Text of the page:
The Trellance Data Blog

The Fed is Data-Driven; What Drives Your Credit Union?

Posted by Nate Wentzlaff on Apr 14, 2016 12:30:00 PM


In the last few FOMC meetings, the Federal Reserve has emphasized it will only act according with economic data. The same data that the Federal Reserve utilizes to make data-driven decisions are available to every credit union. 

"When my colleagues and I meet, we will assess all of the available data and their implications for the economic outlook in making our policy decision." –Janet Yellen

Behind every decision there is a driver. Every choice we make is based on past experiences and the knowledge we have about the world around us. Arguably the world’s most powerful institution, the Federal Reserve (the Fed), understands this data-driven thinking very well. It makes critical decisions that shape the global economy. Decisions this important cannot be made based on someone’s opinion. Janet Yellen, chairwoman of the Fed knows that decisions must be backed up by data from as many sources as possible. Strategically integrated data provides the Fed with a platform to make decisions that direct the United States economy.

 Big Data

Managing the monetary policy for the largest economy in the world is no easy undertaking. The Fed is tasked with three, often conflicting, objectives: maximizing employment, stabilizing prices, and moderating long-term interest rates. In order to do this, the Fed needs data from many different sources. Utilizing big data, the Fed is able to collect data from different sources in the United States and throughout the world. Information on consumer spending, housing, energy prices, and many other economic indicators drive the Fed to utilize big data when developing strategies for monetary policy.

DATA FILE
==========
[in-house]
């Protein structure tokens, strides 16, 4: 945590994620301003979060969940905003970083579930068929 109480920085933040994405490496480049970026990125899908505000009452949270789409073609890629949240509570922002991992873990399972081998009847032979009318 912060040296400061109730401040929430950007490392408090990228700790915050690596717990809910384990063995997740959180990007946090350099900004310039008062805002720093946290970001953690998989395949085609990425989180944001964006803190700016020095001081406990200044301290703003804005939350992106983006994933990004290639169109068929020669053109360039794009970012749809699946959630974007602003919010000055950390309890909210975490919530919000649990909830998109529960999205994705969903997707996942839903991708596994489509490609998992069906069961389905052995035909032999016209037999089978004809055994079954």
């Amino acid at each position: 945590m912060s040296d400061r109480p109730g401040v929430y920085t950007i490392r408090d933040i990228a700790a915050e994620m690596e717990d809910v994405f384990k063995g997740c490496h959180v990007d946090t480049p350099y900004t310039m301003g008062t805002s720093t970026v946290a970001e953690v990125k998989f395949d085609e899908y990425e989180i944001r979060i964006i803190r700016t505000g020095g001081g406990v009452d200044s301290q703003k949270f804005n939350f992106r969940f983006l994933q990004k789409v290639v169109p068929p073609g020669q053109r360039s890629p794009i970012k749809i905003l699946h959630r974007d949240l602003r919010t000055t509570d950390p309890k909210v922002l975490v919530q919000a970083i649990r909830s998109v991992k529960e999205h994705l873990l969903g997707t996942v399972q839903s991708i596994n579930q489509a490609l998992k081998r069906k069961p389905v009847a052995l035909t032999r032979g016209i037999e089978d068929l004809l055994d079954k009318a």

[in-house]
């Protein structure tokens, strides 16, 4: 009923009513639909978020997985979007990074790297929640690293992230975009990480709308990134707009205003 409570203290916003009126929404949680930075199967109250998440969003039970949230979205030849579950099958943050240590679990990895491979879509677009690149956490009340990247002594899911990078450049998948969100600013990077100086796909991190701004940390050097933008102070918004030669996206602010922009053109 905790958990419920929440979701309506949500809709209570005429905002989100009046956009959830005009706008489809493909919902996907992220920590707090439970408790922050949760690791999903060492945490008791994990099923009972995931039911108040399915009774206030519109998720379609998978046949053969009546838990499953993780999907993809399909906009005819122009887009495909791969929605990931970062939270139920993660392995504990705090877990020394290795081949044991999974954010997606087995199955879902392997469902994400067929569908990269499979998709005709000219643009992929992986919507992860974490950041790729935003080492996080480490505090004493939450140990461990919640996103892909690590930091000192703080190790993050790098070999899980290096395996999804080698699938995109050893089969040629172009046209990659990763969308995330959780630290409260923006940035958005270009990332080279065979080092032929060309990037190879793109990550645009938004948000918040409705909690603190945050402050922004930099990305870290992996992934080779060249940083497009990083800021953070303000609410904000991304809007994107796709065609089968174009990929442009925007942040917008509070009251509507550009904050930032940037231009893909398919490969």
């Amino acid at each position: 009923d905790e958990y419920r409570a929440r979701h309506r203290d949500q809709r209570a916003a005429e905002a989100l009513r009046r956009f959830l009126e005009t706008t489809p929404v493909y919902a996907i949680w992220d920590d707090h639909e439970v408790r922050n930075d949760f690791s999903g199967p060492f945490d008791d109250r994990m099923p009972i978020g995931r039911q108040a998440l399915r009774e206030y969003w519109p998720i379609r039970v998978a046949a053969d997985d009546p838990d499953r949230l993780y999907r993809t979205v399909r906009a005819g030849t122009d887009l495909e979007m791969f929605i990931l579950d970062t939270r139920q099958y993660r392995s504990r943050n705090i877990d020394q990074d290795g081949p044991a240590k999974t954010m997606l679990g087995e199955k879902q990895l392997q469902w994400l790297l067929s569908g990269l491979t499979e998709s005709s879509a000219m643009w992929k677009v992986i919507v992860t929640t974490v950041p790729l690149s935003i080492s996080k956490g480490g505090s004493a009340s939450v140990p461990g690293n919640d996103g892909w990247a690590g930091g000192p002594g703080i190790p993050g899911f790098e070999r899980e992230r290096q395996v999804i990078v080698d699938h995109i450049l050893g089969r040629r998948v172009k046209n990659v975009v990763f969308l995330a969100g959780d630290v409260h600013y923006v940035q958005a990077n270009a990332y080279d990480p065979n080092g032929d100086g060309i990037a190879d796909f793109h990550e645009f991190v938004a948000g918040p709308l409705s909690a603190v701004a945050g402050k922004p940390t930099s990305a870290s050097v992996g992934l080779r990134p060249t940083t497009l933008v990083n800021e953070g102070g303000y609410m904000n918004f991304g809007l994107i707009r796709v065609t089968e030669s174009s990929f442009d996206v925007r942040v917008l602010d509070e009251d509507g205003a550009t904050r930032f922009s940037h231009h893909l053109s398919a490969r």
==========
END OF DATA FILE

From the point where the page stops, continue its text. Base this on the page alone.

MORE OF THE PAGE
Data Integration

Bringing all these different data sources into one location is difficult. The Fed needs to develop an analytic data model (ADM) to make sense of all the data and its interconnected relationships. Since economic factors are interlinked, the task of designing the data model to replicate the United States economy is essential. Data models should be built to replicate the real world. As data sources continue to become less structured (i.e. - Twitter and Facebook), data integration will become even more challenging. Setting up a standard data model to be used across the country is required for the Fed to develop advanced analytics.

Acting on Analytics

Gathering data into one location is only half the battle. Once the data is integrated into an ADM, the Fed must build analytic tools to make sense of it. Interpreting the data through advanced analytics and economic knowledge is where the value of data is evident. Developing predictive and prescriptive analytics gives the Fed power to make wise decisions. With a well-defined ADM and the analytics tools in place, the Fed is able to predict future economic changes. 

Credit Union Lesson

Credit unions can learn from the Fed’s data driven philosophy. Big data infrastructure and analytics tools are available and are becoming cheaper by the day. The leaders of tomorrow will be the people who are able to think analytically about their data today. Credit unions sit on a treasure trove of data within and have the tools to gather data from many different data sources just like the Fed. As the credit union movement continues to sharpen its analytics capabilities, lessons will be readily available to share across the industry. Fostering an ecosystem of credit union collaboration will be essential. With a collaborative spirit and advanced analytics, credit unions can create a competitive advantage over the big banks and other Fintech companies that are vying for the attention of members daily.

Member-Centric Analytics

More importantly, credit unions know their members better than the Fed is able to know every American. With the deep knowledge of members’ lives, credit unions can take action in anticipation of Fed policy changes. Predictive analytics will allow credit unions to be one step ahead of monetary policy changes and will allow their decisions to become proactive instead of reactive. Members will benefit from a credit union that is able to navigate an uncertain economic terrain using big data and analytics to provide the best products.


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Topics: Big Data, Data Analytics